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Outgoing Harris County District Attorney, Kim Ogg, has been anything but consistent on critical criminal justice issues. Her tenure as District Attorney – marked by an about-face on bail reform – looked dramatically different from the one she first ran to get elected eight years ago. 

The people of Harris County finally said enough is enough. By February 2024, Ogg’s approval dampened, with the majority of potential voters (61%) saying they viewed Ogg unfavorably. This turn in fortune, which many view as a referendum on Ogg’s political flip-flopping, sends a clear signal: Ogg’s reversal and ultimate rejection of cash bail reform is chief among reasons why the public turned their back on her.

When Ogg first came into office in 2017, the Harris County jail was crowded and falling apart, replete with reports of inhumane and dangerous conditions. As system stakeholders looked to identify opportunities for reform, cash bail – a primary driver of pretrial incarceration – became an obvious place to start. 

As a result of cash bail, people are unnecessarily incarcerated simply because they can’t afford to pay bail amounts set against them. When people are incarcerated on bail amounts they cannot afford, they risk losing their jobs, homes, even custody of their children. Their physical and mental health declines. A period of pretrial incarceration as short as 48 hours increases a person’s likelihood of being arrested again in the future because of how destabilizing incarceration is. Compared to people released pretrial, those incarcerated on excessive bail face worsened case outcomes and are more likely to plead guilty to crimes they believe they are innocent of. 

Ogg acknowledged the harms of cash bail as a candidate in her first election, promising to “support bail reform at every level” and reduce the number of “poor people in jail simply because they don’t have the money to bond out.” These messages resonated with the public and she won her first primary in a landslide. Ogg’s initial victory marked a new era for more impartial prosecution in Harris County. With the public and politicians signaling that they were ready for change, Ogg had a very clear mandate: deliver on her promise to limit the use of money in our criminal justice system.  

In a well-functioning pretrial system, safety, not wealth, should determine who is incarcerated pretrial. But when cash bail exists, a two-tiered system of justice persists: one for the rich, and another for everyone else. Cash bail is incongruent with a system grounded in the presumption of innocence, equal justice under the law, and due process – this is something Ogg knew, but eventually chose to ignore.

After a federal judge ruled in 2019 that the bail setting procedures in Harris County were unconstitutional and officials settled a class action lawsuit by limiting bail for people charged with misdemeanor offenses, Ogg became publicly critical, claiming erroneously that bail reform is “associated with more crime.” She frequently appeared at the state capital to provide testimony promoting harmful policies that would expand pretrial detention, while simultaneously obscuring the successes of bail reform in Houston. Ogg’s public opposition marked a turning point in her stance on bail reform – one from which she would never turn back.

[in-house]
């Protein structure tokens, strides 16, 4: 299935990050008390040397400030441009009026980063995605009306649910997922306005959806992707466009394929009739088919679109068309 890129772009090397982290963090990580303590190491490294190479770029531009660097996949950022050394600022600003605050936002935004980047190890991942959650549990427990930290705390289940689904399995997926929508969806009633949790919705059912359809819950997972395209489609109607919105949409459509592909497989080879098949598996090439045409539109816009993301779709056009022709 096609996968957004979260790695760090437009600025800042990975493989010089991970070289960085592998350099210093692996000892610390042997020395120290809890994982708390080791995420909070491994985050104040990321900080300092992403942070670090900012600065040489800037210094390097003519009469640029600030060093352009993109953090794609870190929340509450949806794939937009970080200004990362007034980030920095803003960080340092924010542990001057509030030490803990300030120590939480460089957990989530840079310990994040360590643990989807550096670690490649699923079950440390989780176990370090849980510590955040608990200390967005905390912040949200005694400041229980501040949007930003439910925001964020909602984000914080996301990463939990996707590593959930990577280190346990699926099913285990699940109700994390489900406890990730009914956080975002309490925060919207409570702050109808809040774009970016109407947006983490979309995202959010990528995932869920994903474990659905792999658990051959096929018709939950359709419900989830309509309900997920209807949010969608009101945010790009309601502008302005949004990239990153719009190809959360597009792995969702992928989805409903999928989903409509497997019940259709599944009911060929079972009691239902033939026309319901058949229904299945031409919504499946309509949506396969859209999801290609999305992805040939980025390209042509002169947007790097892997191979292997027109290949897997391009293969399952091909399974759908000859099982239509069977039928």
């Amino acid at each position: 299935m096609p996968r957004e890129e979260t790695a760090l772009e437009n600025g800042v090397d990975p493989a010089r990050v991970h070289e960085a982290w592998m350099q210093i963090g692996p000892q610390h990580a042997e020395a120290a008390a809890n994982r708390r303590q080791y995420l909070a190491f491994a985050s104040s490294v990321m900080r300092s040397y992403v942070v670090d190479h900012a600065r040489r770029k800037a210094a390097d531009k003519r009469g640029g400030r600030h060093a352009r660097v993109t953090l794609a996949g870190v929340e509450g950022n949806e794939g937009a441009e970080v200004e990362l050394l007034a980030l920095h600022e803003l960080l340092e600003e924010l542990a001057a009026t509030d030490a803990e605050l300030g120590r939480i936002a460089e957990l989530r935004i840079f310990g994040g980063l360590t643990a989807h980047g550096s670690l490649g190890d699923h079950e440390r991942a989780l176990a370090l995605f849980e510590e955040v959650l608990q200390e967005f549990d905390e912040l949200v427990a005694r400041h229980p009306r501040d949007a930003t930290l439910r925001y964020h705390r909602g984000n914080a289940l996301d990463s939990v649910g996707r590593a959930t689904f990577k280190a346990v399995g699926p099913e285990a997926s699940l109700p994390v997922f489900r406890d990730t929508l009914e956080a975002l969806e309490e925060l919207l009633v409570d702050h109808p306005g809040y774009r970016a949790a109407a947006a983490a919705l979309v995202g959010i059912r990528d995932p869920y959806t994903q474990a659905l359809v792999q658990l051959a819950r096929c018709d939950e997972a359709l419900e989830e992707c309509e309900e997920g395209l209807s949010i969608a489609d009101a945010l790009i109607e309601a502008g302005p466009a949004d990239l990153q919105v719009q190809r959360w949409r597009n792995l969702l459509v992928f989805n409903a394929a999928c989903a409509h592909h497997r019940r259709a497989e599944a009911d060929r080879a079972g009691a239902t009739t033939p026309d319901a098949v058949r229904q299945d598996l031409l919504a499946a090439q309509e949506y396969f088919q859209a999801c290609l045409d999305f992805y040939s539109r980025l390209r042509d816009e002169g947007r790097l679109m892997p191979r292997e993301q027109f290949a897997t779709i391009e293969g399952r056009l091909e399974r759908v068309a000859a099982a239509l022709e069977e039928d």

Ogg wound up on the wrong side of bail reform. According to the independent court-appointed monitor, bail reform has been a resounding success in Harris County. The entire misdemeanor system has shrunk. The Harris County reform has reduced racial disparities, decreased pretrial detention, and increased court appearance rates – all without new arrests increasing. Houston is altogether safer than before the reforms went into effect and should serve as a model for other jurisdictions to follow. And Harris County’s results do not stand alone – nearly a dozen jurisdictions across the country have also effectively reduced or eliminated cash bail without compromising community safety.

During her tenure, Ogg doubled-down on a failed cash bail policy, abandoning her commitment to reform. In choosing to do so, Ogg sealed her fate among the people of Harris County.

Image: Wikipedia HCDAO Comms CC BY-SA 4.0 

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Policy Associate

Emma Stammen

As a Policy Associate, Emma is responsible for monitoring and analyzing pretrial legislation, researching potential policy interventions at the local, state, and federal level, and supporting campaigns to eliminate cash bail. Before joining The Bail Project, Stammen worked as a Research Fellow at The Sentencing Project, where she researched and authored reports on felony murder laws, voting rights restoration, and the experiences of LGBTQ+ people in prisons and jails. She received her B.A. in Feminist, Gender & Sexuality Studies and English from Scripps College.

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